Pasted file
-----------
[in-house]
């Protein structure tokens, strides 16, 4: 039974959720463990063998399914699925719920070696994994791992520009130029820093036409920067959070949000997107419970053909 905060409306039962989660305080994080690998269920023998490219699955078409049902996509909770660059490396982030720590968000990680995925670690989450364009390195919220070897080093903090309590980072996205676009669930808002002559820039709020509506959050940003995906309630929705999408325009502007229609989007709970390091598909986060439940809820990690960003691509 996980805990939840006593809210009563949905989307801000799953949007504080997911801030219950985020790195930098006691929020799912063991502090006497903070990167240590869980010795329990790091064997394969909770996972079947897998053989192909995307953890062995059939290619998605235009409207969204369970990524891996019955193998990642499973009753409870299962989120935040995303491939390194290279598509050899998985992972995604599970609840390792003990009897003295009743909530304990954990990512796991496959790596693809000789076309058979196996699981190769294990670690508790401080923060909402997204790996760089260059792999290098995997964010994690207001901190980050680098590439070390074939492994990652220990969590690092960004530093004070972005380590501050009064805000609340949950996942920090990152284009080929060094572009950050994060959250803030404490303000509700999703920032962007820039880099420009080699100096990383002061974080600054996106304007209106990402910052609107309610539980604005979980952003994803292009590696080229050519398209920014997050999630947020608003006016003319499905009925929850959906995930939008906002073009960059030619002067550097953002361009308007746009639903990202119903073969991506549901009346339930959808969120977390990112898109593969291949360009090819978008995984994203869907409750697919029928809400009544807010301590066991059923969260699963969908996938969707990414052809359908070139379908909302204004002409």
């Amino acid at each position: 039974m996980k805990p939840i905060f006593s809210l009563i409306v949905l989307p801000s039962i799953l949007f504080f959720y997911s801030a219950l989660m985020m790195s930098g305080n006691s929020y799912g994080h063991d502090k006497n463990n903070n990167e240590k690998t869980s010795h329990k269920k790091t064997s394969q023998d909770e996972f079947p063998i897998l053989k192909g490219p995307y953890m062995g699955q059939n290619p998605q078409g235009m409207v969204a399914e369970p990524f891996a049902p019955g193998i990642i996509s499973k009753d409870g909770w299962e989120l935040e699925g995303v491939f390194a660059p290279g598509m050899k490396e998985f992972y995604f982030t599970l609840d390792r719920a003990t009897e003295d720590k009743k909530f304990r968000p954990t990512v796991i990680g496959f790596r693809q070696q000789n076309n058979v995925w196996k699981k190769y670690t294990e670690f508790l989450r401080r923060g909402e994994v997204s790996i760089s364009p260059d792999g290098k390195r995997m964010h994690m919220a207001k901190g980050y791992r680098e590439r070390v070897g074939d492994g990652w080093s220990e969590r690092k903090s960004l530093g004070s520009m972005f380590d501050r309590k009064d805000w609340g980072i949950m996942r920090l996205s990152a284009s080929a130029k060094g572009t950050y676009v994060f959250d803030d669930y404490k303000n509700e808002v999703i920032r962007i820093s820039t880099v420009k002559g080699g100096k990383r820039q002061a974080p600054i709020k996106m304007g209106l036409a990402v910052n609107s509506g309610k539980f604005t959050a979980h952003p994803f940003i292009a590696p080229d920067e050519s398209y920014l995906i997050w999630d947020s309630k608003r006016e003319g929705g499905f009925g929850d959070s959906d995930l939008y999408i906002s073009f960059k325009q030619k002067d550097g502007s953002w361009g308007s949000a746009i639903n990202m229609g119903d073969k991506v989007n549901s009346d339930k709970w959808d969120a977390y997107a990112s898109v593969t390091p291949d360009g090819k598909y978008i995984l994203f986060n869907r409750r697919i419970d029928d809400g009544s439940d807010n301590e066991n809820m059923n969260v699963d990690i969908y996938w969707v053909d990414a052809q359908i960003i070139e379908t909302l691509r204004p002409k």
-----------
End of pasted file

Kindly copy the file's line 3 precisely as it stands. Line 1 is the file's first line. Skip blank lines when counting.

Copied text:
């Amino acid at each position: 039974m996980k805990p939840i905060f006593s809210l009563i409306v949905l989307p801000s039962i799953l949007f504080f959720y997911s801030a219950l989660m985020m790195s930098g305080n006691s929020y799912g994080h063991d502090k006497n463990n903070n990167e240590k690998t869980s010795h329990k269920k790091t064997s394969q023998d909770e996972f079947p063998i897998l053989k192909g490219p995307y953890m062995g699955q059939n290619p998605q078409g235009m409207v969204a399914e369970p990524f891996a049902p019955g193998i990642i996509s499973k009753d409870g909770w299962e989120l935040e699925g995303v491939f390194a660059p290279g598509m050899k490396e998985f992972y995604f982030t599970l609840d390792r719920a003990t009897e003295d720590k009743k909530f304990r968000p954990t990512v796991i990680g496959f790596r693809q070696q000789n076309n058979v995925w196996k699981k190769y670690t294990e670690f508790l989450r401080r923060g909402e994994v997204s790996i760089s364009p260059d792999g290098k390195r995997m964010h994690m919220a207001k901190g980050y791992r680098e590439r070390v070897g074939d492994g990652w080093s220990e969590r690092k903090s960004l530093g004070s520009m972005f380590d501050r309590k009064d805000w609340g980072i949950m996942r920090l996205s990152a284009s080929a130029k060094g572009t950050y676009v994060f959250d803030d669930y404490k303000n509700e808002v999703i920032r962007i820093s820039t880099v420009k002559g080699g100096k990383r820039q002061a974080p600054i709020k996106m304007g209106l036409a990402v910052n609107s509506g309610k539980f604005t959050a979980h952003p994803f940003i292009a590696p080229d920067e050519s398209y920014l995906i997050w999630d947020s309630k608003r006016e003319g929705g499905f009925g929850d959070s959906d995930l939008y999408i906002s073009f960059k325009q030619k002067d550097g502007s953002w361009g308007s949000a746009i639903n990202m229609g119903d073969k991506v989007n549901s009346d339930k709970w959808d969120a977390y997107a990112s898109v593969t390091p291949d360009g090819k598909y978008i995984l994203f986060n869907r409750r697919i419970d029928d809400g009544s439940d807010n301590e066991n809820m059923n969260v699963d990690i969908y996938w969707v053909d990414a052809q359908i960003i070139e379908t909302l691509r204004p002409k």